On the Chicago police beat, which I covered at the City News Bureau of Chicago, legend was that police sometimes arrested suspicious characters for mopery with intentions to gawk.
By definition, a gawker is a person who stares openly at someone or something. To gawk is to gape, stare or rubberneck without trying to hide that you’re doing it. A gawker also can be an awkward or clumsy person.
So when Financial Times reporter Nick Denton launched Gawker.com in 2003, I figured I knew what to expect. The website described itself as a media news and gossip blog, one of its goals being to “afflict the comfortable.” Gawker Media became a network of blogs, including Gizmodo, Deadpan, Jezebel and Lifehacker.
Ethics violations close Britain’s News of the World. itv.com photo.
“Let not England forget her precedence of teaching nations how to live.” —Milton
By Casey Bukro
British journalists are more likely to pay sources for information than American journalists, but journalists in both countries agree that providing reliable information is their chief goal.
These are among the conclusions of a survey of 700 of the United Kingdom’s almost 64,000 professional journalists, by the Reuters Institute for the Study of Journalism at the University of Oxford.
On ethics and standards, said the report:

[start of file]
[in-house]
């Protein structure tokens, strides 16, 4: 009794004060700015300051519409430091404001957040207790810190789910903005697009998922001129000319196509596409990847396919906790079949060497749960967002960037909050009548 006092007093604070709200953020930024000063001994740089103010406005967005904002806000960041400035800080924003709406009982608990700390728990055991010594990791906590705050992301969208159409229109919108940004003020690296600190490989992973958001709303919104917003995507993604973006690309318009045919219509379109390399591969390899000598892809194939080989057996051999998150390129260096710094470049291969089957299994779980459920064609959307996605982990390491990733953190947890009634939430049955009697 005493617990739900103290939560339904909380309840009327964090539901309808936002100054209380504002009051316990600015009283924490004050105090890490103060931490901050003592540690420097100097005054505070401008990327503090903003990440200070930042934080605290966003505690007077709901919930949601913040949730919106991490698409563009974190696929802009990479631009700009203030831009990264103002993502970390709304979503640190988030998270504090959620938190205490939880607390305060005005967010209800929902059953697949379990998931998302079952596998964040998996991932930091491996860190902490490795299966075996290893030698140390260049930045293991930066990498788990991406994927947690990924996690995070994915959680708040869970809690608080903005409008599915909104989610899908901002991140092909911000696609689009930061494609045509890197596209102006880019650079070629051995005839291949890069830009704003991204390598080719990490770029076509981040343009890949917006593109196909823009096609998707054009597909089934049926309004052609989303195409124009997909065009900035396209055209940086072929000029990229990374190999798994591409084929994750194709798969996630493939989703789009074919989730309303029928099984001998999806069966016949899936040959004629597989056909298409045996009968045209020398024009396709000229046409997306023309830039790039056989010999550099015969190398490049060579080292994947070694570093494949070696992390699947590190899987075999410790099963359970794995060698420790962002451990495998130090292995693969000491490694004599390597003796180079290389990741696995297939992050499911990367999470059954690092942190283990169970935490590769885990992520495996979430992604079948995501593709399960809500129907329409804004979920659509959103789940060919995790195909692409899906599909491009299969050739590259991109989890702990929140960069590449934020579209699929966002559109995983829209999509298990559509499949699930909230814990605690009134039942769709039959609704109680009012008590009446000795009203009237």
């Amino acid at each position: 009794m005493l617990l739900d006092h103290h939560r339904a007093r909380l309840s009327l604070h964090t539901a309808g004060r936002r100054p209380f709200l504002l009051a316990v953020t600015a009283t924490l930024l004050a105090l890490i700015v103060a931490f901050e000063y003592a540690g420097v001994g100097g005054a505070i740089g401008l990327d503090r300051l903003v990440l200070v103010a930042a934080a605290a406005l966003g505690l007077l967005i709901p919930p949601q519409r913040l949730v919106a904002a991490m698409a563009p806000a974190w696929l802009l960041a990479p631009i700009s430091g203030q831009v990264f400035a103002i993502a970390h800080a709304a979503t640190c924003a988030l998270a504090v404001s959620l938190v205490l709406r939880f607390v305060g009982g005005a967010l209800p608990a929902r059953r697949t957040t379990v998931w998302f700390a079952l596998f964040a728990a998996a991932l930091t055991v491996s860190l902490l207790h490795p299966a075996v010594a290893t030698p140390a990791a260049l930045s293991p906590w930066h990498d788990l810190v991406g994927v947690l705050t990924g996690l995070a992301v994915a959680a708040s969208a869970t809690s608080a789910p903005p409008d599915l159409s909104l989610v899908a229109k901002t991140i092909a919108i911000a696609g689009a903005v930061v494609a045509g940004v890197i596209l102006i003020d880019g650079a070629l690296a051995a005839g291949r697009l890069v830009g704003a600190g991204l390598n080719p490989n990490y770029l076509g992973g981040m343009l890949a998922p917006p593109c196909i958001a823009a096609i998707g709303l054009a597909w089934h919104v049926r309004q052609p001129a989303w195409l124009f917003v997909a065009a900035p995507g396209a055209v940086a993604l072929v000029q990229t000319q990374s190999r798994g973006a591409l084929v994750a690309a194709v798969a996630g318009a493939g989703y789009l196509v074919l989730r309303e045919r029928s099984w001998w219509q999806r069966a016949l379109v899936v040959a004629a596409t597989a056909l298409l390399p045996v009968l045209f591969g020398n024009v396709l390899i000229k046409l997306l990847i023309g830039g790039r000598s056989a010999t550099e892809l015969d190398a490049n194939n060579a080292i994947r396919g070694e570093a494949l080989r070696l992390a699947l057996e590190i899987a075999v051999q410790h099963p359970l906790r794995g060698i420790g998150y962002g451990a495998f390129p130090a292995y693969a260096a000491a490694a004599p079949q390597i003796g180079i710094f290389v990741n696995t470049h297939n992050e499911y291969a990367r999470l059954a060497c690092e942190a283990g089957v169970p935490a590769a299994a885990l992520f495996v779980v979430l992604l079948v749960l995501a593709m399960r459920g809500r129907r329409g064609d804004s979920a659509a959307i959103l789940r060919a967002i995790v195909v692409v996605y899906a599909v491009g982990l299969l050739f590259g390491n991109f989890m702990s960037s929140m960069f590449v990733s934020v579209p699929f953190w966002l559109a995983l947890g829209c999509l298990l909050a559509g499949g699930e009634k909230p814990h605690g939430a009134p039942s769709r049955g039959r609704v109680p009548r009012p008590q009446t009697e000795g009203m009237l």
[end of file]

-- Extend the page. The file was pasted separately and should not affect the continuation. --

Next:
“There is a close correspondence between U.K. journalists’ views on ethics and their professional codes of practice. However, they are more likely to find justification for ethically contentious practices, such as paying sources, than journalists in the United States.
“Rank and file journalists in the U.K. push ethical boundaries more than their managers, and 25 percent of all journalists believe it is justified, on occasion, to publish unverified information.”
As for misrepresentation and subterfuge, U.K. journalists expressed mixed views about whether claiming to be somebody else is acceptable. Fifty-four percent believe it is never justified and 46 percent think it is justified on occasion. U.S. journalists, according to the study, are more disapproving, with only 7 percent agreeing that misrepresentation is justified on occasion.
“There is real agony to ethical dilemmas as we strive to be both competitive and excellent,” said Carol Marin, one of Chicago’s most respected journalists, as she launched DePaul University’s Center for Journalism Integrity and Excellence.
Marin will be co-director of the new center with her longtime television producer, Don Moseley. Both recently won Peabody Awards for their coverage of the police shooting of 17-year-old Laquan McDonald, the third Peabody for Marin and the second for Moseley.